Glendening made a big defensive move as the Predators entered the zone in the final minute. Glendening blocked a cross-ice pass that would have had Nashville streaking into the zone on an odd-man rush. The Predators needed to get onside and reset their rush, wasting precious time. Miro Heiskanen and John Klingberg also made some big blocks and cleared the puck inside the final 30 seconds. Nashville would enter the zone again with a few seconds remaining, but it was too late to get a good scoring opportunity.

“Where we’ve put ourselves, we’ve got to have a high level of desperation,” Glendening said. “Sometimes, that’s what it takes. It’s a good step, and we keep going from here.”

Negatives

Unnecessary Penalties

The Stars’ first hiccup came 30 seconds into the game. The Predators were on a counterattack when Pavelski slashed Mikael Granlund. The Stars killed off the penalty, but Pavelski’s absence hindered any offensive momentum they had going. In last month’s game against the Blues, the Stars took two bad penalties in the final minute, and St. Louis scored twice to win 2-1. Captain Jamie Benn took issue with both calls and the referees’ timeliness in calling them. While the Stars still won the game, there’s no doubt this early penalty delayed the Stars’ offense and helped the Predators.

In the first period, Benn took a bone-headed penalty when he wrestled with Trenin in front of the net. Trenin delivered an elbow-first hit to Klingberg in the corner of the Stars zone, which went uncalled. Benn rushed Trenin, shoved him, and grabbed his jersey long enough for the refs to call a roughing penalty. The officials then got together and called a five-minute major, that was reduced to a two-minute minor for elbowing, on Trenin. Both players went to the box, and the game went to four-on-four.

Both penalties were unnecessary and derailed Dallas’ offense. The Stars would commit three more penalties in the game, but none worse than Benn’s and Pavelski’s. The Stars are at their worst when getting too emotional and taking a bad penalty, and these two only hurt the team.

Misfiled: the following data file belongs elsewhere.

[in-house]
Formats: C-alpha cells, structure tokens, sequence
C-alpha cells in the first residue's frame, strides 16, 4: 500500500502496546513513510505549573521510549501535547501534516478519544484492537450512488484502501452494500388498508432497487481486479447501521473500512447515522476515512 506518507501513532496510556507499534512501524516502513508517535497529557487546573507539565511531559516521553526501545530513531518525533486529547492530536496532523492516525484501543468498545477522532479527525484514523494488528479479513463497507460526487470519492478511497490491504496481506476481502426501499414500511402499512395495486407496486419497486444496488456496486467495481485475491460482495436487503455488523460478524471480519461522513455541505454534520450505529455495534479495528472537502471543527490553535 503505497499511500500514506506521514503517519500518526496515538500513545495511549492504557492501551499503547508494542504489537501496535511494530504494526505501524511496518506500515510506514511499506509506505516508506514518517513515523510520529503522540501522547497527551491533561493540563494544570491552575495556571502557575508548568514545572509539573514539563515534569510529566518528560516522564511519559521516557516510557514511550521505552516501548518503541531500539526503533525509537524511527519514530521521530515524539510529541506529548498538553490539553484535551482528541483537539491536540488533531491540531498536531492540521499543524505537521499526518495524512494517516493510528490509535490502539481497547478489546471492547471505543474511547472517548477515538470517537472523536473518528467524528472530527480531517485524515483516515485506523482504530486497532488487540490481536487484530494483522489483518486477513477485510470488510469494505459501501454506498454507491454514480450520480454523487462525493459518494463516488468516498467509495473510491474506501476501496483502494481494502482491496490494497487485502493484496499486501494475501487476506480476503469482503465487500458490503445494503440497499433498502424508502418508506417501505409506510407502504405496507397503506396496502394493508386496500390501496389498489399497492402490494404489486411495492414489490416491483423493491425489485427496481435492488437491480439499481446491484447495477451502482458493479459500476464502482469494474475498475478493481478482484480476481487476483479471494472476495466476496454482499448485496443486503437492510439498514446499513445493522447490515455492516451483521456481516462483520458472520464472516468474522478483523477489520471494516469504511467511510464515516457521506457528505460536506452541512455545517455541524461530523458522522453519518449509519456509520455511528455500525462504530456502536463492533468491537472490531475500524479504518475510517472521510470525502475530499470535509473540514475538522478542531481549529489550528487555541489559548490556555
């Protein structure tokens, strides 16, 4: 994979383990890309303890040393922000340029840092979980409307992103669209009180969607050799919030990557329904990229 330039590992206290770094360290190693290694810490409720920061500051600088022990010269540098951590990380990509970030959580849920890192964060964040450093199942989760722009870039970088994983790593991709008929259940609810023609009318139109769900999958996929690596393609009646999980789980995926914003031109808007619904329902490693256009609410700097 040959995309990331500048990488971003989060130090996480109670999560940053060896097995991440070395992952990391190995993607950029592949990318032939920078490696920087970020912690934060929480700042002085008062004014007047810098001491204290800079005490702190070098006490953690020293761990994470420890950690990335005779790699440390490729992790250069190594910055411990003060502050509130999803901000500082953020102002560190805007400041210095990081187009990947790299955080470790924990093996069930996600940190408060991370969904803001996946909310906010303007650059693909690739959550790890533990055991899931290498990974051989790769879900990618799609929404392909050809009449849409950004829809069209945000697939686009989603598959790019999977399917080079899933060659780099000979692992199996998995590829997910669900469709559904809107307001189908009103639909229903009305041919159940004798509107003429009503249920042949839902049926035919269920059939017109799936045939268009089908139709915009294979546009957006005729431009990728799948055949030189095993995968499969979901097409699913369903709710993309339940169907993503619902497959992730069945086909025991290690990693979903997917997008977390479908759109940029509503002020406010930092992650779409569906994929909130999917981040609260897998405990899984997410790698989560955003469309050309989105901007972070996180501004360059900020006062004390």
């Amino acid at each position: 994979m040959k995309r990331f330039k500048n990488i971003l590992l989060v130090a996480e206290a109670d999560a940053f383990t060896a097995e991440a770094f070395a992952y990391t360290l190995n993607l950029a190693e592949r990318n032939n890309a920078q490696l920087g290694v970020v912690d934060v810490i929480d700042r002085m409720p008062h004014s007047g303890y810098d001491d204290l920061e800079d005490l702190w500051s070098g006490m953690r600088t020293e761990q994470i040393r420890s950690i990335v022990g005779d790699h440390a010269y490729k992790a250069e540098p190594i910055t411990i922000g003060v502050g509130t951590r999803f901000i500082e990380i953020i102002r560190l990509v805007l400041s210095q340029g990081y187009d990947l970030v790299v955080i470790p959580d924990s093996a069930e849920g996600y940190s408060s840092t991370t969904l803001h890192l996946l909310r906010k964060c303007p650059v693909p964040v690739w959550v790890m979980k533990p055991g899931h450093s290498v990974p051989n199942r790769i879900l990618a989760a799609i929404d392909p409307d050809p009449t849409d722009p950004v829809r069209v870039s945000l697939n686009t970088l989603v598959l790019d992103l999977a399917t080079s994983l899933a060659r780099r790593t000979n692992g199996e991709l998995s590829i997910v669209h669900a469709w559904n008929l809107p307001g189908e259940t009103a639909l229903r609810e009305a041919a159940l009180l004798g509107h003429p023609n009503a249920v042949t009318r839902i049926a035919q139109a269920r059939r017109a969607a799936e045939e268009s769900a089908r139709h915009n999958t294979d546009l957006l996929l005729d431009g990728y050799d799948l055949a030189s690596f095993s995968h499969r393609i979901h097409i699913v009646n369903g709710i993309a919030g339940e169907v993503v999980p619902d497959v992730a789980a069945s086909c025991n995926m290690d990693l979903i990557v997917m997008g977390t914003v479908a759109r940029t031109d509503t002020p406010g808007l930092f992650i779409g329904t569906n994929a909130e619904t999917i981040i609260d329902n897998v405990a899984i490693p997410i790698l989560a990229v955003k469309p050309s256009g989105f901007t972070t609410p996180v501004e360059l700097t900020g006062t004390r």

Trouble Holding The Lead

While the defense and forecheck stayed strong in the third period, they struggled directly after taking the lead. Two of the three goals scored by Nashville came within two minutes of the Stars taking the lead. Even after Robertson’s goal in the first, the Predators came streaking down the ice and got the puck in deep. It is never good for your team to play on their heels, and for Dallas, it usually ends up with the opponent scoring.

Nashville is a borderline elite team and probably a playoff team, but Dallas played a better game. The only time the Predators showed real fight was following a Dallas goal or the final few minutes of the third. The Stars outskated them outright and deserved this victory. However, Nashville was able to make it close. The Stars played similar to how they played Calgary, and it almost cost them the game.

This critique is aimed more towards the forecheck and defense. The offense was great in this one, but Saros robbed many of the Stars’ dangerous chances. The goals against Oettinger were scored from a screen in front of the net, a snipe from a wide-open player, and a shot in-close with the defense not fighting for the puck. The Stars may have gotten the win, but there were glaring problems on the defensive side.

What’s Next

The Stars will face the Winnipeg Jets on Friday to close the gap in the Western Conference playoff race. This is both teams’ second meeting this season, as Dallas lost 4-3 in a shootout in early November. In the third period, the Stars came back from a 3-1 deficit to tie the game and send it to overtime.